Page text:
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Musings of a Would-Be Game Designer

Concept Versus Design

by Mike Martinez
Oct 21,2003


Musings of a Would-Be Game Designer

By Mike Martinez

Concept Versus Design

Writing a game is more than simply having a Great Idea. Sure, the Great Idea is key. As with any consumer product, you have to show your readers something different, something they haven't seen or considered before. Ideally, you want to really wow them, or at least give them something useful.

But if they can't wrap their heads around the Idea, then, well...they've wasted their money on something they don't understand or can't use. And once word gets out, your game won't sell.

To me, that's been the biggest hurdle in developing Spacebuckler into a game. The Idea hit me like a thunderbolt, like all Great Ideas should. But once I delved into the Idea and found it to be a good one, I was faced with making it accessible to anyone who would buy the game.

As you transition from concept to design, you have to keep the reader in mind at all times. The key to making your idea accessible is organization. Not only does your concept need organization, but your eventual game book needs it as well. So we'll do two things in this column - organize your idea, and organize your eventual book.

Developing the Idea

There's a huge difference between developing your idea and writing your book. Indeed, you'll probably write a book's worth of material on your idea before you actually start writing the book itself. My initial idea for Spacebuckler -- a space fantasy in an alternate Solar System during the historic Age of Sail - needed a great deal of development before I felt comfortable enough to try to write it as a book.

If you're writing a campaign setting, whether it's a variation on the fantasy or sci-fi RPG theme or if it's wildly different like Spacebuckler, you're going to need to map out your setting. You'll need to figure out the geography, history and social structure of your setting. You'll need to figure out what kind of "kewl powerz" exist in your setting, if any, and how they might affect the history and sociology of your setting. Basically, you need to create a world.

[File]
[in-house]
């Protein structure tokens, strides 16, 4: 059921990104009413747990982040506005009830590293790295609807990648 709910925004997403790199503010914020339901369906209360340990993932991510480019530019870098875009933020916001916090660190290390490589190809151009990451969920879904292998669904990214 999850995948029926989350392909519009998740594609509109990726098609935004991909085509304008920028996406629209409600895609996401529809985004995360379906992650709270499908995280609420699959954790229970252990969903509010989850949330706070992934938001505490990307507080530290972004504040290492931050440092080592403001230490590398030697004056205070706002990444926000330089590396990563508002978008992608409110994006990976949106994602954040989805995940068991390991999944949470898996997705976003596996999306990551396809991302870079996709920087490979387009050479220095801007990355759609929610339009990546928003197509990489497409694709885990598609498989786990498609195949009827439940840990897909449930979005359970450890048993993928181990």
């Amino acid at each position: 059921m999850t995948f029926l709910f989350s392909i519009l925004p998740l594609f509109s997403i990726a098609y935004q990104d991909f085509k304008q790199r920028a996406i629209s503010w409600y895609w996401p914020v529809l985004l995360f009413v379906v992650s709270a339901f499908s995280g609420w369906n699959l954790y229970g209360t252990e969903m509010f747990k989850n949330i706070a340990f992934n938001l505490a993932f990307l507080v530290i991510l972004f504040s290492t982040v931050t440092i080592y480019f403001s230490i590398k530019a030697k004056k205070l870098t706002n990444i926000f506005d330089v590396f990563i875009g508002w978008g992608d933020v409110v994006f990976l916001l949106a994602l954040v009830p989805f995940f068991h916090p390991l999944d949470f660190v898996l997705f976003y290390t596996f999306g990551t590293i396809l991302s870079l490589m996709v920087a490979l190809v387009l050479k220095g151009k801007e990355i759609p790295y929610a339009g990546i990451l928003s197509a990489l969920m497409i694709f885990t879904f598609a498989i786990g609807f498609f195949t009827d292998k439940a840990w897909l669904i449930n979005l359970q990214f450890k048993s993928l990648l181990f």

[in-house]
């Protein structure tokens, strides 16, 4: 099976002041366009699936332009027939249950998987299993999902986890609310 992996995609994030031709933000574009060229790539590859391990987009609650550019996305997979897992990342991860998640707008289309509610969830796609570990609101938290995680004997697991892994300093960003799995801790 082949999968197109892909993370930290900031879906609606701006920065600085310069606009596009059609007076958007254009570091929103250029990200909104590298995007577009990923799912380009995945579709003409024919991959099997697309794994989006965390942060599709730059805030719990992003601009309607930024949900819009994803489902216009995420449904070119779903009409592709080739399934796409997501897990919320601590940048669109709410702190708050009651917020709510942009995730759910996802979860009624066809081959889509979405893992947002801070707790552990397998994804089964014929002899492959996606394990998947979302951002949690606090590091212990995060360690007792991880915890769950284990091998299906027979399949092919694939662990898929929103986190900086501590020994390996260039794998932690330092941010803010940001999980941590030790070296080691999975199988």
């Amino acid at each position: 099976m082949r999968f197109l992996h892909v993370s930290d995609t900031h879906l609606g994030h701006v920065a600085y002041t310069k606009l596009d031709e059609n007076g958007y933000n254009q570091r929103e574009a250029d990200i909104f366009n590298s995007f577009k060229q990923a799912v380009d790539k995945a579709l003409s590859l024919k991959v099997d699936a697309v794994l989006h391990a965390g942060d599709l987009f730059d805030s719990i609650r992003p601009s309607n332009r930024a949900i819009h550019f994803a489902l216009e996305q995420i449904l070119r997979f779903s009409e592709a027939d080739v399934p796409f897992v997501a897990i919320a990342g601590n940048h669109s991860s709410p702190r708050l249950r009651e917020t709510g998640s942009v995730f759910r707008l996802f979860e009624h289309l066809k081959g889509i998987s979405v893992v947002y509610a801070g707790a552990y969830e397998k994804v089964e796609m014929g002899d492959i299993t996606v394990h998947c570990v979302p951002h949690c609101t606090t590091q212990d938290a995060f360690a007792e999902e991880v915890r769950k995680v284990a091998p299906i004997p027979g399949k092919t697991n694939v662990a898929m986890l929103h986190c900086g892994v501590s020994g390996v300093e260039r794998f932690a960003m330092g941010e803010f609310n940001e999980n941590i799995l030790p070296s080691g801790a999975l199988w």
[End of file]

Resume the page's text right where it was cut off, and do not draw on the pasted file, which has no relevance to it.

I remember reading interviews with J.K. Rowling of Harry Potter fame, and coming away very much impressed with how she's developed her world well beyond what we've seen in the novels thus far. She's written volumes of material that might never see the light of day, all in the name of continuity. There are reasons for Lord Voldemort's actions, and reasons why Dumbledore does what he does as well. And you can see how this chess match between these two wizards has unfolded through the novels - in reading Book 5, some things in the past books have made more sense to me.

That's the kind of research and continuity that needs to occur when you design a role-playing game. I've mapped out some 300 years of history in Spacebuckler, from the discovery of Void-Sailing and the first Moon landing in 1493 through the battle for Ganymedean independence in 1780 and beyond to the French Revolution and Napoleon's self-crowning as Solar Emperor. History is different in this alternate Solar System because of the existence of alien beings, planetary exploration and trade, the presence of alchemy as a very real and powerful mystical science, and the effect of holy miracles on everyday life. And it's been up to me to try to detail these differences and make sense of them.

Setting design is hard, and requires a great deal of thought. You need to look not only at geography and religion, but also politics, magic, social structures, science, technology...the list goes on. There have to be reasons for why things happen. When you come up with a great idea for a setting element, the first thing you need to ask yourself is, "Why would this be?"

The same goes for "toolkit" books, new game mechanics (usually for d20) where the crunchy bits are the selling point. I've seen a lot of d20 toolkit books and have often found myself wondering why some of them even exist? Why would this mechanic work? What does this particular class, race or mechanic give players that they didn't have before? Would this prestige class, for example, add to the depth of someone's setting, or is it just an excuse for players to load up on kewl powerz and engage in new heights of twinkery?